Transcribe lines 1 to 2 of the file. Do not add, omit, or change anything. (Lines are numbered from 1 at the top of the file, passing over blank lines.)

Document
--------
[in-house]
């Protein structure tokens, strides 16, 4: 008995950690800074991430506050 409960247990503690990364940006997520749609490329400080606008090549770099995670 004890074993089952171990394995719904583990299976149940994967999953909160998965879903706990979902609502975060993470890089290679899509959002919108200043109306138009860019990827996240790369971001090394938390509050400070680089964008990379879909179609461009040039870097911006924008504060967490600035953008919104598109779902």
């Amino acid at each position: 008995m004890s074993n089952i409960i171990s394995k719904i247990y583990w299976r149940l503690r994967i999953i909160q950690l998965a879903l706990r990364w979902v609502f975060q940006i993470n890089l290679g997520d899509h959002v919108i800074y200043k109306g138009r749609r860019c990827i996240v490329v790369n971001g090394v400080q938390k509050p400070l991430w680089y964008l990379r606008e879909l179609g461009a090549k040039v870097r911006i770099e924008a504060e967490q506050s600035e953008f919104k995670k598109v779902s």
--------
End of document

[in-house]
């Protein structure tokens, strides 16, 4: 008995950690800074991430506050 409960247990503690990364940006997520749609490329400080606008090549770099995670 004890074993089952171990394995719904583990299976149940994967999953909160998965879903706990979902609502975060993470890089290679899509959002919108200043109306138009860019990827996240790369971001090394938390509050400070680089964008990379879909179609461009040039870097911006924008504060967490600035953008919104598109779902």